Into this yawning chasm between demand (increased diabetes patients) and supply (current insulin market) enters a new company - AntriaBio (OTC:ANTB). ANTB, which recently conducted a reverse merger to take itself public, began building its technology by buying the intellectual property of PR Pharmaceuticals, which went bankrupt in 2008 when it couldn't access the capital markets. PR invested more than $100mm in bringing the proven technology called PEGylation, which increases the life of therapeutic proteins, to the insulin space. ANTB bought this technology and has begun taking it from preclinical development to phase 1 testing.
Considering the current stage of the company - still in preclinical development - anyone considering investing in the company needs to go in with his/her eyes wide open. Early investors will have to contend with many bumps along the road including but not limited to, liquidity risks, equity dilution risks, and most importantly scientific/regulatory risks. However, despite all this investors can take solace in three elements - the significant investment made by PR pharma in ANTB's IP, ANTB's strong management team, and other products in ANTB's pipeline.
We already discussed the value of ANTB's IP, so let's move to their management team. Two members of ANTB's management team - Nevan Elan and Hoyoung Huh - both have previously sold companies to big pharma, with Mr. Huh selling his company BiPar Sciences to Sanofi for $500mm.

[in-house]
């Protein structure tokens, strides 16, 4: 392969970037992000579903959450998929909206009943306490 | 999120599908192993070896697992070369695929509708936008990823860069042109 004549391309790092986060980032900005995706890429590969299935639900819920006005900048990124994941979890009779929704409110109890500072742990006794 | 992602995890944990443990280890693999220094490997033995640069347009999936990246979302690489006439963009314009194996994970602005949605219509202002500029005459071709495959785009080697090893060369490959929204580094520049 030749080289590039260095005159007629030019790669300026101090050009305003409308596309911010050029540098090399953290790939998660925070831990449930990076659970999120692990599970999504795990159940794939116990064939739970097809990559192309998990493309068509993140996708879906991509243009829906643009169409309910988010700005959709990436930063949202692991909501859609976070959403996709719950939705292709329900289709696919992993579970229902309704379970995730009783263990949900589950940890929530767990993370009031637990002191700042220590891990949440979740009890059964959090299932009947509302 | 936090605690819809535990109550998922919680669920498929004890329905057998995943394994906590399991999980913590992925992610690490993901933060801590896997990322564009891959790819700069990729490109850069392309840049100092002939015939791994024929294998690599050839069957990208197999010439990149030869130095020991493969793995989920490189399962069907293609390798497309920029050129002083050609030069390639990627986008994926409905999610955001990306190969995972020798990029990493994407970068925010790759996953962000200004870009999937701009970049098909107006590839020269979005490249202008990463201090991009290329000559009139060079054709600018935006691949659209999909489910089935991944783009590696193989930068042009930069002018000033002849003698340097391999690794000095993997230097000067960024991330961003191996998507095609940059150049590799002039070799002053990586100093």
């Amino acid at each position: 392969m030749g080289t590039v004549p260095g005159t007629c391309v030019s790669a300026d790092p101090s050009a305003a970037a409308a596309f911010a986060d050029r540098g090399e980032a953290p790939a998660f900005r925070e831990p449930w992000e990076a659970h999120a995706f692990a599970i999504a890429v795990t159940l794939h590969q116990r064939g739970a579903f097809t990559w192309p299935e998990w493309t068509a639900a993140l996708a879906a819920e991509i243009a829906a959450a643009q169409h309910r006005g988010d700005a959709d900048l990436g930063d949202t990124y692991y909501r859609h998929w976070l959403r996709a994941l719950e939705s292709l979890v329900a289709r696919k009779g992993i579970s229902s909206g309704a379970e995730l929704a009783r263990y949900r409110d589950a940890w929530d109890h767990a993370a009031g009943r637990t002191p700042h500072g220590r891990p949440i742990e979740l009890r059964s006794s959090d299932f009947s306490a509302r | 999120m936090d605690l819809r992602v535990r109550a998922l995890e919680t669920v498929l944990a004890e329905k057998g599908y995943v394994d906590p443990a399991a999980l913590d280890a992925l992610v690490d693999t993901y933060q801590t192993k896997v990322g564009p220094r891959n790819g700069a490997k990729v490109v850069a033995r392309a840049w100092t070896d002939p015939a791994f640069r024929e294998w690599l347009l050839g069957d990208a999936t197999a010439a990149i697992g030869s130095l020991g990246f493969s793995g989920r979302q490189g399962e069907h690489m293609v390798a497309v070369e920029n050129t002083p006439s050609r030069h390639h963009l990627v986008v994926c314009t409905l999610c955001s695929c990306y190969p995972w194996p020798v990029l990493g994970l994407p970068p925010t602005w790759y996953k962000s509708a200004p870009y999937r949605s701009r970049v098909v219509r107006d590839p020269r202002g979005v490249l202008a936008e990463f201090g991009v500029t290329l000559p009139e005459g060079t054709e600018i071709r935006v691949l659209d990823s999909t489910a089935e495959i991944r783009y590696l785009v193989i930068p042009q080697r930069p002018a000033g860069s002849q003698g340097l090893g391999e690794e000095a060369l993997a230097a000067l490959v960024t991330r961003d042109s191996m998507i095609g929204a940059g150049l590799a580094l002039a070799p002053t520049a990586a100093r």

Moving to ANTB's other products we find that ANTB, beside having a longer lasting insulin ingredient moving from preclinical to phase 1 trial, they also have an ingredient in preclinical trials that seeks to reduce the number of injections of GLP-1 from weekly to monthly (see above). While this drug too has risks, nonetheless we see that ANTB has other products in their pipeline, further insuring them from the risks associated with development stage companies.
Valuing a company so early in development is nearly impossible, but I would make two points. First, as mentioned, PR Pharma invested $100mm in the technology currently owned by ANTB, yet ANTB only has a $44mm market cap. Second, as the global diabetes epidemic continues to spread we could look for catalysts to the stock beyond the standard regulatory approvals. Specifically, we could look for one of the big pharma players to look in and either buy the company or make a strategic partnership with ANTB. Remember, Sanofi currently has the market lead in the insulin market, and Mr. Huh sold his previous company to Sanofi.
Amylin: An Instructive History
Most healthcare investors know the Amylin story. Amylin had two drugs in its portfolio - Symlin and Bydureon, Symlin had already been approved, but Bydureon -- which we mentioned above because of its revolutionary improvement in GLP-1 injections, decreasing injections from once daily to once weekly - still had not received approval. Bidding for the company lasted four months, ending only after BMS and AstraZeneca doubled their original bid paying $7bn for the company. However, what many investors might not know is that Amylin almost went bankrupt in 1999, only getting saved after a cash infusion from a software entrepreneur. Thus began their long road, from development company, to almost bankrupt, to getting sold for $7bn to two of the biggest pharmaceutical companies in the world. ANTB has taken the first two steps of the same journey, and only time will tell if they'll complete the long trip ahead.